A shadow, I believed, was nothing more than the negative template of myself. And somehow that is true. Yet it is also so much more. The moment I left the asphalt and stepped onto the rich, earthy ground of the forest; it began to flicker. The trees raised their voice. Now my shadow was no longer the projection of myself. With each further step into nature, it became a transmitter, a mediating figure that was neither me, nor the forest, but something in between. Half an hour later, clouds gather and swallow the shallow sun. My shadow dissolved. But can it even do so? Isn’t it always there, just not visible? And if it really is always here, always living an in-between, linking me to nature, what else am I not aware of? 

Once my body is in motion, my senses awaken to an unknown degree. A strange mode of concentration sets in, that makes me aware of the smallest, quietest, most inconspicuous phenomena. No, I never am alone, I realise. Even when my shadow is gone. I feel trees, plants and mushrooms accompanying me, observe birds hunting worms, and watch how the sea tide is rising and ebbing away. Everything talks to me, greets me, is with me, determines me. The silence I imagined enjoying transforms into a loud chatter, some cheeky flirting and grumpy comments. It no longer is the dissipation of our language. What was silence is becoming tumult. And moving within stops my body from being in the landscape, lets it become part of the landscape. Now I immerse myself in nature, dissolve into it as wafting ink does into water. I let myself go in order to find it. 

I lose my capability to use words, realising the variety of languages that surround me. I lose my ability to think, replacing it with all the sensations that flood me. “The body in motion federates the senses and unifies them within itself”, Michel Serres wrote in his “Variations of the Body” (Serres 2011: 10). Thinking turns into being, a state denying any dichotomy between the body and the mind. I am grateful that he has remembered a few words, because I have forgotten them all. If any come to mind, I push them off. They seem distorted, contrived, far too far from what is real. Funny, we keep reading books, thinking that reproducing the same experiences and outcoming thoughts over and over again would lead to something new called future.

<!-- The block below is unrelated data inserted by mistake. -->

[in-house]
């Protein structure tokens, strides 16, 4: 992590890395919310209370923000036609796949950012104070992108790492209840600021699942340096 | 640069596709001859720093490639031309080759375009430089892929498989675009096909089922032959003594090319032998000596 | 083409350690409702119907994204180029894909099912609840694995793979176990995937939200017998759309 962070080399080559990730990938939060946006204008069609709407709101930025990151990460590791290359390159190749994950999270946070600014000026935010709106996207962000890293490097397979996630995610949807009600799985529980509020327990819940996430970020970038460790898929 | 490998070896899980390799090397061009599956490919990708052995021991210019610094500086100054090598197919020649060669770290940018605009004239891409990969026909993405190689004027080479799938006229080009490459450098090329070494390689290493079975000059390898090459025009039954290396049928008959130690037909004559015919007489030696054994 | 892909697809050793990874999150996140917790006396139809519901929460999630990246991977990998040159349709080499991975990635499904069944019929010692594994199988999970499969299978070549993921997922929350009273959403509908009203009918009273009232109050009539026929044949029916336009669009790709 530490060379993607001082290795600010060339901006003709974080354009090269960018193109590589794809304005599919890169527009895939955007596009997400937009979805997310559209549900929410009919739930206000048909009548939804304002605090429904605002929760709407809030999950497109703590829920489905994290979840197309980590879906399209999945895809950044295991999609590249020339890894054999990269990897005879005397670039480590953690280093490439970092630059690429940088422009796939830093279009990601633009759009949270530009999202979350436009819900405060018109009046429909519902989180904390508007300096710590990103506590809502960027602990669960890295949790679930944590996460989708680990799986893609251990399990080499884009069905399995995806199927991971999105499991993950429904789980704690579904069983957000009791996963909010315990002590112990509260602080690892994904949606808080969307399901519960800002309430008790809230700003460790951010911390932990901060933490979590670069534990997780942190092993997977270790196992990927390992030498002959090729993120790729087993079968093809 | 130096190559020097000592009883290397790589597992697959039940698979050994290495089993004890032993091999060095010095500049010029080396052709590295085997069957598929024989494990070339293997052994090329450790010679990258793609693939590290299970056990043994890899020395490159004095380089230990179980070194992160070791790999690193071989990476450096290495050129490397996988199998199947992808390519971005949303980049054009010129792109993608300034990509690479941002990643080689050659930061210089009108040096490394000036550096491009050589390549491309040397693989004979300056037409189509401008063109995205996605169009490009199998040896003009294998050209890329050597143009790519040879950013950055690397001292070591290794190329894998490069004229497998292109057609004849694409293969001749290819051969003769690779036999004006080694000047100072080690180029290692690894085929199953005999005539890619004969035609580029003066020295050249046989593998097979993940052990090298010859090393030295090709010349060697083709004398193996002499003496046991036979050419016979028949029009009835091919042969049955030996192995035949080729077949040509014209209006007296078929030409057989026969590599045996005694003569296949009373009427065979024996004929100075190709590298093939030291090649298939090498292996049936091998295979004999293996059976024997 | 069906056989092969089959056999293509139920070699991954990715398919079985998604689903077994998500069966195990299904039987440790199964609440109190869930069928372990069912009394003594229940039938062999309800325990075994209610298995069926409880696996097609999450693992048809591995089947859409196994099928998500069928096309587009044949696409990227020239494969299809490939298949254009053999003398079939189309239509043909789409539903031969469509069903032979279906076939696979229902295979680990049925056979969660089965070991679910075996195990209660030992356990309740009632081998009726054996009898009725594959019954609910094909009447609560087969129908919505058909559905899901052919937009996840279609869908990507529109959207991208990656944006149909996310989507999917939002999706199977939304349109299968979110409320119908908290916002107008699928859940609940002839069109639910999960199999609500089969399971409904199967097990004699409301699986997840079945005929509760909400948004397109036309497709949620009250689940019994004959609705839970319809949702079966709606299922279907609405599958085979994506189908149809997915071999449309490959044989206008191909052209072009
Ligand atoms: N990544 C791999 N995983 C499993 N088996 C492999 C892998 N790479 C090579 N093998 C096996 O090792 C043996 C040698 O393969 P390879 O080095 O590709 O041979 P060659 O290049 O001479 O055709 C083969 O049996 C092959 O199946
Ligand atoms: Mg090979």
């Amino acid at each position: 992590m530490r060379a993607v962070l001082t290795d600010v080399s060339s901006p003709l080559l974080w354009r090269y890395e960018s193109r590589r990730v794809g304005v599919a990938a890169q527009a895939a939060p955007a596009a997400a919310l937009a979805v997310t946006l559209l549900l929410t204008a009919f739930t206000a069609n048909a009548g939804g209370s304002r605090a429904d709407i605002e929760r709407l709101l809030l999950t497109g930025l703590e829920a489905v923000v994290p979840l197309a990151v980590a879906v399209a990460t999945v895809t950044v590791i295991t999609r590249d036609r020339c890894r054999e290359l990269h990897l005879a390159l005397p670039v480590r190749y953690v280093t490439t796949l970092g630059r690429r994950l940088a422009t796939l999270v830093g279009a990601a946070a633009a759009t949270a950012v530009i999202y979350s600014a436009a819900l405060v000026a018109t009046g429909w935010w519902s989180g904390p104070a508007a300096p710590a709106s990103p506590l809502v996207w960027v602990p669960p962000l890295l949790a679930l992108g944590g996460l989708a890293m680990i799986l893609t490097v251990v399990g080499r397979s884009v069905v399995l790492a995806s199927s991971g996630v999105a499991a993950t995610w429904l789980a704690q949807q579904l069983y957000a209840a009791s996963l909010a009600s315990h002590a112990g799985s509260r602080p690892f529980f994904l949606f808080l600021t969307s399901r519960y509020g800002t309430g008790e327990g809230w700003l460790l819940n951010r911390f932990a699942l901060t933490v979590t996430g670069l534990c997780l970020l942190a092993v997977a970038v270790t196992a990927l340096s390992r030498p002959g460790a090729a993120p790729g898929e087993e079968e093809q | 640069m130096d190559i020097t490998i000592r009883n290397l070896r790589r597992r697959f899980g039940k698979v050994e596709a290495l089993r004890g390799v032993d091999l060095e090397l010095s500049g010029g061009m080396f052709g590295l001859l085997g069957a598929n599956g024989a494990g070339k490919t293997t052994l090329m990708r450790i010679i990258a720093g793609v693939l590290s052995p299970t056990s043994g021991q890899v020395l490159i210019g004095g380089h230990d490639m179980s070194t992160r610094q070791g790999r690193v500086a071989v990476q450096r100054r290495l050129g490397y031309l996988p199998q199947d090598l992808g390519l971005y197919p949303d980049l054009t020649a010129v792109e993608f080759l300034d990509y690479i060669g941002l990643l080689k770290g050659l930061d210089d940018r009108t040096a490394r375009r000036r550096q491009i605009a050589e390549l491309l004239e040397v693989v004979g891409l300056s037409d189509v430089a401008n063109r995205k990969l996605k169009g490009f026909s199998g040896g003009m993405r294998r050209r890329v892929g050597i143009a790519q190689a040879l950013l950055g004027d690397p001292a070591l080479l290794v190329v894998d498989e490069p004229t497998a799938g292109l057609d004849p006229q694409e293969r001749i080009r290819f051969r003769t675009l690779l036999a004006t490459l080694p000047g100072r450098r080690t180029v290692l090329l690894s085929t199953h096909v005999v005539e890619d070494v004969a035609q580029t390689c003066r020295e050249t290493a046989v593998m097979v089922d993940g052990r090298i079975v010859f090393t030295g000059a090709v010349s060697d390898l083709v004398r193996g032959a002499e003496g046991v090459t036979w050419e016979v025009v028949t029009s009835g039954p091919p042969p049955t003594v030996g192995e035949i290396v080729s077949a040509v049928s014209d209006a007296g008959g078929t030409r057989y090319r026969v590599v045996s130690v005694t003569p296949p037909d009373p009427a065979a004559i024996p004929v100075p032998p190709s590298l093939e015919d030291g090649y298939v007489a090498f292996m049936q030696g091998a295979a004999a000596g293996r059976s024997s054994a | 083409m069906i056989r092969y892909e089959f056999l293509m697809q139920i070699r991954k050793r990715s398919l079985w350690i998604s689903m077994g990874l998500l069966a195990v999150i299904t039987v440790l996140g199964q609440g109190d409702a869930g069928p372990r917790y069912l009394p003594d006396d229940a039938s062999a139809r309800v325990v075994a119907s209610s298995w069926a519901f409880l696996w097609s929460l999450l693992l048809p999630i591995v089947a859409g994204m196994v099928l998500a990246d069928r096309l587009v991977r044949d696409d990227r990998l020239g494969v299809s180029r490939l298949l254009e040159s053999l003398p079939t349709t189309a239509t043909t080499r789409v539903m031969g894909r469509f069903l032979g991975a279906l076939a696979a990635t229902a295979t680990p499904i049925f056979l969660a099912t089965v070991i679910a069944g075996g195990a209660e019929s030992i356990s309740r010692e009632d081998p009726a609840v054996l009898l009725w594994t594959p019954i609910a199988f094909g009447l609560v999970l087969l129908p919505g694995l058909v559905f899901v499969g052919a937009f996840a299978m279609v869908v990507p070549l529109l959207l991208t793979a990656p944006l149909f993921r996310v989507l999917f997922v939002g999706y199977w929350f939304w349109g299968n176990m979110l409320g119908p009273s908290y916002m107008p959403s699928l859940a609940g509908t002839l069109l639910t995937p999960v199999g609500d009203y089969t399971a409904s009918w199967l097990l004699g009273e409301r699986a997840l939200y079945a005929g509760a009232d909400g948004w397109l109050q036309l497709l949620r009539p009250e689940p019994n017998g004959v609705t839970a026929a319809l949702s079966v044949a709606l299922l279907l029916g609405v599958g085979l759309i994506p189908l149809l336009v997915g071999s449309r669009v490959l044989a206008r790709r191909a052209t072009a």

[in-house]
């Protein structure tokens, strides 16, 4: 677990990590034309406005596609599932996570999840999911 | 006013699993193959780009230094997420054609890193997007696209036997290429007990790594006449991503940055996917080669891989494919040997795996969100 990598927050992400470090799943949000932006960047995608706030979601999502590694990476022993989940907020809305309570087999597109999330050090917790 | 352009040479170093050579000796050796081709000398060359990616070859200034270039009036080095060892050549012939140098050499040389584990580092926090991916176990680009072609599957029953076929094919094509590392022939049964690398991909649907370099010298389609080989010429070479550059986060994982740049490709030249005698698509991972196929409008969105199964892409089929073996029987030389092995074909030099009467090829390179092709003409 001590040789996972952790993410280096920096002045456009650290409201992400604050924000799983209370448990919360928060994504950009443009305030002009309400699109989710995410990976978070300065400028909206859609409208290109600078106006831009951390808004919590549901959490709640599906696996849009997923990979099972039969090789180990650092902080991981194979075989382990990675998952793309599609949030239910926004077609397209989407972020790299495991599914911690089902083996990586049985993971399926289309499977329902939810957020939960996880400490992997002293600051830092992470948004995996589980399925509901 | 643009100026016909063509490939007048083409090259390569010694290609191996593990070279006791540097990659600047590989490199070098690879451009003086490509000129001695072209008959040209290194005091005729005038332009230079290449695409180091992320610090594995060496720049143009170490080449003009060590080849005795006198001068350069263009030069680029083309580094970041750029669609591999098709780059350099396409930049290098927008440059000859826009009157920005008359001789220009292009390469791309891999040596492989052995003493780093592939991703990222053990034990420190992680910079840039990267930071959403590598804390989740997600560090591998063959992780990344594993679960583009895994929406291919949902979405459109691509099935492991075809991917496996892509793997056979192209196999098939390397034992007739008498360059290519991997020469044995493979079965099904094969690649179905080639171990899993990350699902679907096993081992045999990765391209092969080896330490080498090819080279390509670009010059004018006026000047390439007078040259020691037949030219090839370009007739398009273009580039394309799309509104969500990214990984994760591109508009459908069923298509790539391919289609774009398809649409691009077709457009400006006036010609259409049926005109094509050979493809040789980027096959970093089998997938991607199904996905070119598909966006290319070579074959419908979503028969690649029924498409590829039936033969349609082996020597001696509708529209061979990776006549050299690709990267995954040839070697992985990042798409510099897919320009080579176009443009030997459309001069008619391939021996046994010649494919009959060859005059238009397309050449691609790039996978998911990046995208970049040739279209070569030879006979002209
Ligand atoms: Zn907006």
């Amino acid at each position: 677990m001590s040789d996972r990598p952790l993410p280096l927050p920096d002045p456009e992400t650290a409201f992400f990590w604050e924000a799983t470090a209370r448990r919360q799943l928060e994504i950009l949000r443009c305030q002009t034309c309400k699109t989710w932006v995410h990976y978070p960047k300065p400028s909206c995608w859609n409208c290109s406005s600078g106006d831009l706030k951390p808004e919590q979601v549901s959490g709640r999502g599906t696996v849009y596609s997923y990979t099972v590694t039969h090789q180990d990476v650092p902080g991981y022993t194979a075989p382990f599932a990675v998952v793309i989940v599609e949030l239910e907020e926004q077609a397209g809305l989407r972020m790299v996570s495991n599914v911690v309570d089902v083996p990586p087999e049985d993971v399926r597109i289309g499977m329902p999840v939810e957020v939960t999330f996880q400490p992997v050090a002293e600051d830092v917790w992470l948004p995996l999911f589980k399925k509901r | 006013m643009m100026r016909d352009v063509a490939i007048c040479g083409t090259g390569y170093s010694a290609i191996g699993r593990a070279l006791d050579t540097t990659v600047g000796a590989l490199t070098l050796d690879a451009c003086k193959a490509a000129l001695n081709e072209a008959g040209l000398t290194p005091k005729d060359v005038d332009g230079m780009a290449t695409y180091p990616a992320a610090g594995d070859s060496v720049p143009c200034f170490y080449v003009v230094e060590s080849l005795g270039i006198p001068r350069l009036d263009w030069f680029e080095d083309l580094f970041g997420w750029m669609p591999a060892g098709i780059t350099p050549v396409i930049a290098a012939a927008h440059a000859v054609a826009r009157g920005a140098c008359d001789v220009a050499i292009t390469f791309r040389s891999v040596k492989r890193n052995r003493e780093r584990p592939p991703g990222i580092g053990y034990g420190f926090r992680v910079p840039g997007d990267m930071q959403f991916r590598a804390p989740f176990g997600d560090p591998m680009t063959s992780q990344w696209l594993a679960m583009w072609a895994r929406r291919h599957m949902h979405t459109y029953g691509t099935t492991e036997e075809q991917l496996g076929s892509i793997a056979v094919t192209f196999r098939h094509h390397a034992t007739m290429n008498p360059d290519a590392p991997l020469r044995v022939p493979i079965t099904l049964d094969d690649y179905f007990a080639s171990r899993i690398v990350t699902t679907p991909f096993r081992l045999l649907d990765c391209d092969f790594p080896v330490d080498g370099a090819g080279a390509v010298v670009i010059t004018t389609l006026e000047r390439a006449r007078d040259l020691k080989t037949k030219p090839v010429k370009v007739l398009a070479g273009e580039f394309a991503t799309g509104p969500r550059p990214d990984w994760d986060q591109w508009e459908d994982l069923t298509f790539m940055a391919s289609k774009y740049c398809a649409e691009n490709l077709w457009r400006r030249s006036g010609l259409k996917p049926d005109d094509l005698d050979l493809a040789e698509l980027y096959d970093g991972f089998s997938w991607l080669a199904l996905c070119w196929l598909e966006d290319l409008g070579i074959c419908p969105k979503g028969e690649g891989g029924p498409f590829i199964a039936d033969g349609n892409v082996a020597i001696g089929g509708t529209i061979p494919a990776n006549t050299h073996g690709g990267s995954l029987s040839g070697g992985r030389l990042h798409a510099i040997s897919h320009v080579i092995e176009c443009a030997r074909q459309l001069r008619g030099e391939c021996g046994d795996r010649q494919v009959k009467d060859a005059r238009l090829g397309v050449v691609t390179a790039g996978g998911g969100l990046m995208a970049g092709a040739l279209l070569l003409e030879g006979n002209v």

If silence turns to noise, thoughts to sensations, truth to realities, the origin of knowledge must reside in the body. The body. My body. Nature’s body. Many bodies, all these bodies, yet one body. 

I do nothing but walk, sharing a short moment in these humbly insistent realities. Feeling the force of gravity, I put one foot in front of the other and settle at my own pace. Neither fast nor particularly slow, I wander between trees, water and parks. From day to day, repetitiously walking nearly the same route, I learn to understand the secret of every walker: it is his own monotony. It tricks the „rational mind“, that takes itself too seriously and importantly. Active movement prevents both boredom and hasty brooding. That is why it is the best way to slowly but surely introduce figures like me to a state of being, so as to disentangle from there. “To stimulate […] thought, to move reflection forward, to deepen inventiveness, the mind needs the help of an active body”(Gros 2014: 297) Frédéric Gros asserts correctly in his philosophy of walking. 

And so, I walk. I walk repetitiously and monotonously to get myself moving, so that body and mind will start moving, moving towards each other, with each other, in another. Every step is another question and its own answer at the same time. Do my shadows join me I salute them, curious as to what game the sun, the trees, the wind, the clouds and I will play? They no longer belong to me and are under my guardianship. They merely show who is talking to whom today, which worlds want to interact. My shadows have become plural just as my body, nature and the world(s) have. I and my shadows belong to each other, we can no longer be separated. For the world(s) and I can no longer be separated, too. 


Gros, Frédéric (2014): A Philosophy of Walking. Verso Publishing
Nietzsche, Friedrich (2009): Ecce Homo – How to become what you are. Oxford University Press; Reissue Edition Serres, Michel (2011): Variations of the Body. Univocal Publishing